Something has changed.
In my first 16 years in practice, I received exactly one insensitive comment from a young child who had never seen an Asian in person. But in the last year, I have received a hateful, bigoted comment approximately every other month. (That includes the remarks by a person who tried to reassure me that the comments were not directed to me personally, but to the “other illegals.”)
My colleagues are experiencing an increase in bigoted comments too. A fellow physician, a southeast Asian man, says he has been called “Dr. Bin Laden” on several occasions recently.
Last September, one of my students was on the receiving end. A patient’s father requested another doctor when he saw the medical student assigned to his son’s case was black. My student and I went to see the patient’s family together. I acknowledged the father’s anxiety and reassured him that we could treat his son. I asked the surgeon-on-call to see the patient.
The surgeon was a Latino with a strong accent. The father said we three — an Asian-American, an African-American, and Latino-American — were not “the type” of doctors he wanted for his son.
I offered to transfer the patient to another hospital. I never saw that patient again, even though ours was the only in-state facility that could have treated his son’s condition.
At first, I just reflected on the incident on my own: Did I answer appropriately? Did I unintentionally deny a child medical care? What if the situation was life-threatening? What should I have done?
Then I scoured resources about handling bias in hospitals. While most medical institutions have plenty of guidelines on how to address employee-to-employee and employee-to-patient bigotry and harassment, I could not find any concrete guidelines or policies anywhere about managing patient-to-provider bias.
The best I could find was an American Medical Association Opinion on Patient-Physician Relationships. The author recommends “terminating the relationship with a patient who uses derogatory language or acts in a prejudicial manner only if the patient will not modify the conduct. In such cases, the physician should arrange to transfer the patient’s care.”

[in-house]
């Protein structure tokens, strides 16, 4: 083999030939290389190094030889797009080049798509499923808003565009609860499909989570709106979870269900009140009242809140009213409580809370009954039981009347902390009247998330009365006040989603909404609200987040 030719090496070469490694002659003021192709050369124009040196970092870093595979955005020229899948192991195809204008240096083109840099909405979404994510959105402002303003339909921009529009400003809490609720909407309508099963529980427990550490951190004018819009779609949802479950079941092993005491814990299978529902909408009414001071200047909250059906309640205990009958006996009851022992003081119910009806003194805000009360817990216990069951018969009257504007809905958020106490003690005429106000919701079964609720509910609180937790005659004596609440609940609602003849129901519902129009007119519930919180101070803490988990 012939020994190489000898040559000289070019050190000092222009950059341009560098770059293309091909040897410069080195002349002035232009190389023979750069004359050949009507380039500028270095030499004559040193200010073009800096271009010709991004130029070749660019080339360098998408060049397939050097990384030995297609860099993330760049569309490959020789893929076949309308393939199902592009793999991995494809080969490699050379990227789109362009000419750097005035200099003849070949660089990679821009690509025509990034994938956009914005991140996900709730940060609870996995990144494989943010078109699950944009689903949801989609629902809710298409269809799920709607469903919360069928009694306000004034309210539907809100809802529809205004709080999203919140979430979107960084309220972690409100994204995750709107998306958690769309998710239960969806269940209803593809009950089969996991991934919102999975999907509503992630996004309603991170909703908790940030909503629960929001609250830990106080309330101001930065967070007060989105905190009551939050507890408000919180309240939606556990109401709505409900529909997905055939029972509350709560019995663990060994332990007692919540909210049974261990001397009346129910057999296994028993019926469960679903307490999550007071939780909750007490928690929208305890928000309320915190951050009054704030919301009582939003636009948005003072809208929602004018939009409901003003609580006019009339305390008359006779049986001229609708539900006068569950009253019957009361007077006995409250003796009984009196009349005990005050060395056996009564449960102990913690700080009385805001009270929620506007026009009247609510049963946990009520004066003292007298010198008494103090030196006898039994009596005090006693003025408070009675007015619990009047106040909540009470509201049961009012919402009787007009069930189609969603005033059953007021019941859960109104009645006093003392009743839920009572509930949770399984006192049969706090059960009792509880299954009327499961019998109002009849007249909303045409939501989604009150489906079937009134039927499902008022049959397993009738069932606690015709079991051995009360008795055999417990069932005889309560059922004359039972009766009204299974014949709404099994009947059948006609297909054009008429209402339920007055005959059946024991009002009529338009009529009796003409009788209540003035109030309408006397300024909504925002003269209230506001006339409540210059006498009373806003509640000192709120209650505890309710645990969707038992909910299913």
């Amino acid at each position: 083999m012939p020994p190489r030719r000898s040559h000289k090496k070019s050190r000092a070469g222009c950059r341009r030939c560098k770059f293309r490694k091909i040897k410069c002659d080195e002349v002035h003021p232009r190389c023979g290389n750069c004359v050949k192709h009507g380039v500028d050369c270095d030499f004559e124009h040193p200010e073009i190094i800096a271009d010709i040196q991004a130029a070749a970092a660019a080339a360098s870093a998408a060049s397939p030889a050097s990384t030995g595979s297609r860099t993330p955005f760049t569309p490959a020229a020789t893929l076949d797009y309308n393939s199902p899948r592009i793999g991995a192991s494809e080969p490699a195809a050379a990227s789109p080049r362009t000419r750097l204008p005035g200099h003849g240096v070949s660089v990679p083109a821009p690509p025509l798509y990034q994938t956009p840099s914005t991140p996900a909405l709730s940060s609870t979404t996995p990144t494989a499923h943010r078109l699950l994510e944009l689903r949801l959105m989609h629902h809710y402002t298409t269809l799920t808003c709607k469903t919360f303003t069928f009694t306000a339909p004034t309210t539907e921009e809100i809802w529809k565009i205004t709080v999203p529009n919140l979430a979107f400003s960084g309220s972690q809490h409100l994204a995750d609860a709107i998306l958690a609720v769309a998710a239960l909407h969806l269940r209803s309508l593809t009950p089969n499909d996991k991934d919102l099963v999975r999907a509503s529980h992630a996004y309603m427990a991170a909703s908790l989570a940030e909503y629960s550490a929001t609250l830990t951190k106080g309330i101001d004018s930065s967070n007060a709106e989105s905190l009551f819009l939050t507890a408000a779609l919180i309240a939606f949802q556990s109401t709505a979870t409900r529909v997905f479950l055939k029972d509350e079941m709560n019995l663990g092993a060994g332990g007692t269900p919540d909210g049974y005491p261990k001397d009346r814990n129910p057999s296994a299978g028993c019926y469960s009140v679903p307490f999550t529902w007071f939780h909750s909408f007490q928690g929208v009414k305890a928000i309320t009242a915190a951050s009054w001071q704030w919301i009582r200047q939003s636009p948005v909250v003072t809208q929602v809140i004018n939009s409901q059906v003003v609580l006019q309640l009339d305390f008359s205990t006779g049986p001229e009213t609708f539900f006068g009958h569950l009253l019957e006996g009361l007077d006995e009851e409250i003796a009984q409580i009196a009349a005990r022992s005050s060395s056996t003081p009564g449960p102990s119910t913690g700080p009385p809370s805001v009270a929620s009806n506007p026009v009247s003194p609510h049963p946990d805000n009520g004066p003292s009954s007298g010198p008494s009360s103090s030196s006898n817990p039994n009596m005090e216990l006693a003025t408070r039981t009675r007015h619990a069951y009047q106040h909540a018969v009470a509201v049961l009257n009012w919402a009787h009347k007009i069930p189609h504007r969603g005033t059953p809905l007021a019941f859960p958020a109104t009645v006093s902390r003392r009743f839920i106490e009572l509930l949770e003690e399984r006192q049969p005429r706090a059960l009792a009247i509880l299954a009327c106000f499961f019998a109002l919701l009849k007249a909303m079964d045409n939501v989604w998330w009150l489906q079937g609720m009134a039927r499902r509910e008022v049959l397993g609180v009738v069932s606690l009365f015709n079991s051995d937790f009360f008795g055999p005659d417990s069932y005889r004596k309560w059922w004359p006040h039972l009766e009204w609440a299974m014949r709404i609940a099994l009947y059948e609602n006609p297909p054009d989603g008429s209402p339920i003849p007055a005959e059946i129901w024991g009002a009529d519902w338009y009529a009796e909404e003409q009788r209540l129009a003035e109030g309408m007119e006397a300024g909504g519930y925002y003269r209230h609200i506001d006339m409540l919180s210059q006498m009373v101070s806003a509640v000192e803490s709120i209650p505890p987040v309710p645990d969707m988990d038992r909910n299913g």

But transferring care to a partner in the practice does not solve the problem when the providers equally share patients on a rotating schedule.
Ironically, rejecting care on the basis of bias or bigotry only harms that patient further. To protect everyone involved, hospitals must develop zero-tolerance policies — not only between employees but also from customers.
Finally I asked my hospital administrators if I should have handled the incident another way. They told me that other providers within my institution have also come to them about how to respond to racism from patients.
The volume of these attacks has increased sufficiently that my hospital administrators are actively working to develop policies and curricula to address patient racism directed toward providers. A colleague informally asked other administrators at a medical conference and learned that Mayo Clinic and Massachusetts General Hospital, and medical schools in Indiana, Virginia and Ohio are also working to tackle this problem.
To be sure, a patient may have an acceptable historical reason for initially refusing care based on the physician’s background, such as an elderly Korean patient having experienced Japanese occupation who worries that Japanese provider would genuinely care for him.
But, I argue, bigotry is ultimately not in the patient’s best interest. As in any relationship, people are more willing to help others who reciprocate with kindness. All people try to avoid others who dislike them. Healthcare providers are not immune to these instincts. Anyone would spend less time listening to concerns, answering questions, explaining results and management plans to someone who did not like them.
Limited communication will always lead to decreased outcomes, especially for children, who have the added disadvantage of not being able to advocate for themselves.
We want the best for our children. We want our nation and society to be the best in the world. If the goal is to be the healthiest, the strongest, the most academically and technologically advanced, and to dominate the global market, we should welcome anyone who can help. When we tell anyone that we do not want their skills, talent and effort, we only disadvantage ourselves.
After all, if family members can deride the pediatrician treating their child’s cancer, at whom will they stop?
Julie Kim is a pediatric oncologist with Dartmouth-Hitchcock Medical Center and a Fellow with the Op Ed Project.